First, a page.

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Adding Help to Eclipse RCP Applications - Tutorial

Lars Vogel

Version 1.3


Eclipse RCP Help System

This article describes how to add help to an Eclipse RCP application. It is based on Eclipse Indigo (3.7).

Table of Contents

1. Eclipse Help
1.1. Overview
1.2. Extension point
1.3. Internationalization
1.4. Generating Eclipse Help
1.5. Context sensitive help
1.6. ActiveHelp
2. Prerequisites for this tutorial
3. Example
3.1. Project with help
3.2. Adding search and context sensitive help
4. About this website
4.1. Donate to support free tutorials
4.2. Questions and discussion
4.3. License for this tutorial and its code
5. Links and Literature
5.1. Source Code
5.2. Eclipse Help Resources
5.3. vogella GmbH training and consulting support

1. Eclipse Help

1.1. Overview

Eclipse has a build-in help system which allows to start and access the help system directly from your Eclipse RCP application. The Eclipse help system is based on HTML, the "" extension points and additional XML files which point to the HTML files.

Via the extension point you describe the first level structure and point to XML files. These XML files contain references to the relevant HTML files.

Typically help content is delivered via separate plug-ins. To use help in your Eclipse RCP project either add the following plug-ins and their dependencies to your product:



  • org.eclipse.equinox.http.jetty

or if you product is feature based add the feature and org.eclipse.ui.forms plug-in to your product configuration file.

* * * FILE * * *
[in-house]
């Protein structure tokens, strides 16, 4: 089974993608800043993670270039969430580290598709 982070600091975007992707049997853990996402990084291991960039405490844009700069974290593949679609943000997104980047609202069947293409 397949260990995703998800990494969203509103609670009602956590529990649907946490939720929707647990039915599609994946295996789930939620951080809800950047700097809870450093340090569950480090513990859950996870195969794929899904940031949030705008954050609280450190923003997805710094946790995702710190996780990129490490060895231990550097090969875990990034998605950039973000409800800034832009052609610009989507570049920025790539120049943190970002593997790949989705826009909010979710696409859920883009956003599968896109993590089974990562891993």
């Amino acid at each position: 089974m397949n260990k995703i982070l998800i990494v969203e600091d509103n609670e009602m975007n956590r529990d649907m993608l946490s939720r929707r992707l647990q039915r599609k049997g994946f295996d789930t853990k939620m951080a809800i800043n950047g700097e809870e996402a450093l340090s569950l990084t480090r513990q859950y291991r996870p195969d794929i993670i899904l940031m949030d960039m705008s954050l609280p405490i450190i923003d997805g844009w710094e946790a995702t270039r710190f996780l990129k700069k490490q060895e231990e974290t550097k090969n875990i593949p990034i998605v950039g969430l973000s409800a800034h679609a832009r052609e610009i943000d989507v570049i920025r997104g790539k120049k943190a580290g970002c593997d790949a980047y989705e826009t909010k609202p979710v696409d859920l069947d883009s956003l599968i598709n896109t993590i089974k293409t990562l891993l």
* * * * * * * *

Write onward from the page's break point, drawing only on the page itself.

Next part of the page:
Eclipse defines several predefined commands which you can use in your RCP application.

  • "" - Opens the help

  • "" - Open the Search

  • "" - Opens the Help specific for the current selection if this is configured in the application

1.2. Extension point

The following shows an example of an extension for "". The toc entry which has the primary="true" flag set will be treated as a main entry in the help, all others will be treated as subtopics. Topics not flagged as "primary" will not show up in the help hierarchy unless they are linked to from at least one primary toc file. The file attribute points to the XML file which describes the content.

<?xml version="1.0" encoding="UTF-8"?>
<?eclipse version="3.4"?>



The primary toc file defines anchor points to which other toc files can contribute content. For example the following "toc.xml" defines two anchor points "gettingstarted" and "samples". This approach is called "bottom-up composition". Eclipse help files can also be build with a "top-down nesting" approach but this tutorial not only use "bottom-up composition". "Bottom-up composition" allow that the top level toc does not know who is extending its anchors. New plug-ins could add new content to these anchors without the need to change the primary toc. This concept is very close to the extension point mechanism in Eclipse.

<?xml version="1.0" encoding="UTF-8"?>
<?NLS TYPE=""?>

<toc label="Address Book Help" topic="html/toc.html">
   <topic label="Getting Started">
      <anchor id="gettingstarted"/>
   <topic label="Samples">
      <anchor id="samples"/>

The following shows the non primary ""tocgettingstarted.xml" file. Via the href attribute this toc file links the chapters to actual HTML files. The "link_to" attribute points to the anchors of the primary toc.